Was the First Congress Socialist?

Discussion in 'Politics' started by Crabtownboy, Jul 5, 2012.

  1. Crabtownboy

    Crabtownboy
    Expand Collapse
    Well-Known Member

    Joined:
    Feb 12, 2008
    Messages:
    16,619
    Likes Received:
    158
    ‎In 1790, the very first Congress—which incidentally included 20 framers—passed a law that included a mandate: namely, a requirement that ship owners buy medical insurance for their seamen.

    . . . bunch of Socialists! I guess they would approve of Obamacare.

     
    #1 Crabtownboy, Jul 5, 2012
    Last edited by a moderator: Jul 5, 2012
  2. targus

    targus
    Expand Collapse
    New Member

    Joined:
    Feb 10, 2008
    Messages:
    8,459
    Likes Received:
    0
    This is on par with the car insurance argument and holds about the same amount of water - none.

    No car - no car insurance requirement.

    No ship - no medical insurance requirement for sailors.
     
    #2 targus, Jul 5, 2012
    Last edited by a moderator: Jul 5, 2012
  3. freeatlast

    freeatlast
    Expand Collapse
    New Member

    Joined:
    Mar 1, 2004
    Messages:
    10,295
    Likes Received:
    0
    No comparison. One is regulating commerce and the other is regulating people's lives. This is a commerce issue. The health care law is not. One is regulating the other is mandating even where there is no commerce. Actually the big problem with the healthcare law is not the requirement, but the door it opened for future lose of liberty. If they had made all the requirements like no life limits, no refusal for pre-existing and things of this nature and left it up to the individual if they wanted to have the insurance that would have been fine, but when they made it a mandate with a fine/tax that was the unconstitutional part. It opens the door for greater infringements on the liberties of the people.
     
    #3 freeatlast, Jul 5, 2012
    Last edited by a moderator: Jul 5, 2012
  4. Crabtownboy

    Crabtownboy
    Expand Collapse
    Well-Known Member

    Joined:
    Feb 12, 2008
    Messages:
    16,619
    Likes Received:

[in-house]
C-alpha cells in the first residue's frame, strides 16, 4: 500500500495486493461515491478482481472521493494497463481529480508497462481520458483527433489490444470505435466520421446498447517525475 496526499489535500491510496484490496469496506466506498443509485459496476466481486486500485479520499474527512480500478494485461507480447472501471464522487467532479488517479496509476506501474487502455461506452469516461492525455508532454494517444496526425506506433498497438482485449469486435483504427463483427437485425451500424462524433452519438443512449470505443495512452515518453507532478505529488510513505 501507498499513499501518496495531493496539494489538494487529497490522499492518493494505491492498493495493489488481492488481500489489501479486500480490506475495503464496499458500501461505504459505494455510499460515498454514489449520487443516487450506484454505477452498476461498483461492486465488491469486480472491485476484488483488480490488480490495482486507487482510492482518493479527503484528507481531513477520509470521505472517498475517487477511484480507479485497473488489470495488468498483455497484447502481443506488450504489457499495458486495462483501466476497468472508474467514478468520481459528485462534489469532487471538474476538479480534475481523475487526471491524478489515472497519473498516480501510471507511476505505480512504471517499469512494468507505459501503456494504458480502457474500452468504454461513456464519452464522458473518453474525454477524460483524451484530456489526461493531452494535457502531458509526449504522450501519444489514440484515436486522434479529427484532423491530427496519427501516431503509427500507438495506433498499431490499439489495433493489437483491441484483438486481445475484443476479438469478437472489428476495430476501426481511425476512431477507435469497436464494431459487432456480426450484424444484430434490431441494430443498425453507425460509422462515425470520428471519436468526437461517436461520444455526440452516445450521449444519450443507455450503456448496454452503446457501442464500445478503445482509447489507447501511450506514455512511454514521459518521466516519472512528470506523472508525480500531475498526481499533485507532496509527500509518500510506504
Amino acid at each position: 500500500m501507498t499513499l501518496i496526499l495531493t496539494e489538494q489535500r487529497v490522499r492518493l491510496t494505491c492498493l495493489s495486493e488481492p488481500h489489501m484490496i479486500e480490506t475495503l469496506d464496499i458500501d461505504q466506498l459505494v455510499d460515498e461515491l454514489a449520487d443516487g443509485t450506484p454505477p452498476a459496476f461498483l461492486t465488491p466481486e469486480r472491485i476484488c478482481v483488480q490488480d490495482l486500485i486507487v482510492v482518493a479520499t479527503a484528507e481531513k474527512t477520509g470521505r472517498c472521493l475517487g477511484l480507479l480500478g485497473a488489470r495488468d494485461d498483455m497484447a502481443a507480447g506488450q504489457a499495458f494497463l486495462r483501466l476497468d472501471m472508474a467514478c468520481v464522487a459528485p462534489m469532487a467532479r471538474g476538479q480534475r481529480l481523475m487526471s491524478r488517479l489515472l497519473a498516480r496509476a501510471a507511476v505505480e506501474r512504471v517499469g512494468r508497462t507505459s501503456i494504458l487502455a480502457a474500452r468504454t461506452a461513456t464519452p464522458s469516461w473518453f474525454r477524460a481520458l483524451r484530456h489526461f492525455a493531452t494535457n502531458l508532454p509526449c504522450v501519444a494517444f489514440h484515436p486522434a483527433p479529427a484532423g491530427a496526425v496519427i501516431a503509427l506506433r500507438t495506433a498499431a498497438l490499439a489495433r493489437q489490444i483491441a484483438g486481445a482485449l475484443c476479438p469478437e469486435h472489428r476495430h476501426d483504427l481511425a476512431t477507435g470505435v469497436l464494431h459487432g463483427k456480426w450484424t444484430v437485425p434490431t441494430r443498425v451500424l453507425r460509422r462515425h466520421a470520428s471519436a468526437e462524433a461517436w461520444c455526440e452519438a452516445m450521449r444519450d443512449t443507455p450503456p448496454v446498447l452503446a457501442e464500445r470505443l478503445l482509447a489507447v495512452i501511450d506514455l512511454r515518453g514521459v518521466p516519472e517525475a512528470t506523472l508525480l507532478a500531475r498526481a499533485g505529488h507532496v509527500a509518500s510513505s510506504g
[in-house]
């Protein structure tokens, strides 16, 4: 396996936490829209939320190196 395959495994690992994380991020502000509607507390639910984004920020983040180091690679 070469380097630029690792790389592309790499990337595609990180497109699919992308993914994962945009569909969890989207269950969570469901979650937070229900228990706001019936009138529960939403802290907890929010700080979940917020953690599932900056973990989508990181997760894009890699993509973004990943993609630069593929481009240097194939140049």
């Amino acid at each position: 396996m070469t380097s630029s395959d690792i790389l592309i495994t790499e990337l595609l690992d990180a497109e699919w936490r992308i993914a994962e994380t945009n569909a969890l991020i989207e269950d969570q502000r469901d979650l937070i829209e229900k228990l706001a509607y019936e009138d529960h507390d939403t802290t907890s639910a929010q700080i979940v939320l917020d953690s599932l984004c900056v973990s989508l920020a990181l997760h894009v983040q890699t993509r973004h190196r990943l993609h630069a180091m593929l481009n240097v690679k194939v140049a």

158


    The seamen did not have lives? The seamen were commerce? Come on. :laugh: :laugh:


    It was not the cargo that was insured, but the sailors. Did the seamen not have health issues? Were they not alive?

    What strange logic you have on this one.


     
  5. targus

    targus
    Expand Collapse
    New Member

    Joined:
    Feb 10, 2008
    Messages:
    8,459
    Likes Received:
    0
    No one could possibly be that obtuse unless it is deliberate.
     
  6. freeatlast

    freeatlast
    Expand Collapse
    New Member

    Joined:
    Mar 1, 2004
    Messages:
    10,295
    Likes Received:
    0
    Look at what I wrote;
    "No comparison. One is regulating commerce and the other is regulating people's lives. This is a commerce issue. The health care law is not. One is regulating the other is mandating even where there is no commerce."

    Under the law in that article only those who were involved in that commerce were effected. Only those who were working or in commerce. Under Obama care everyone even those who are not working are forced to comply. That is why this is not the same as what Obama care is doing.
    If Obama care only covered those who are making a wage then it could claim the commerce law, but as you know the court ruled that because everyone was required, even those not working, it was unconstitutional if pushed under the commerce law.
    My point is for the court to say it is legal under the tax laws makes even less sense since the same people who are not working are being taxed when they are not receiving anything and that is a first! So both are unconstitutional in my opinion.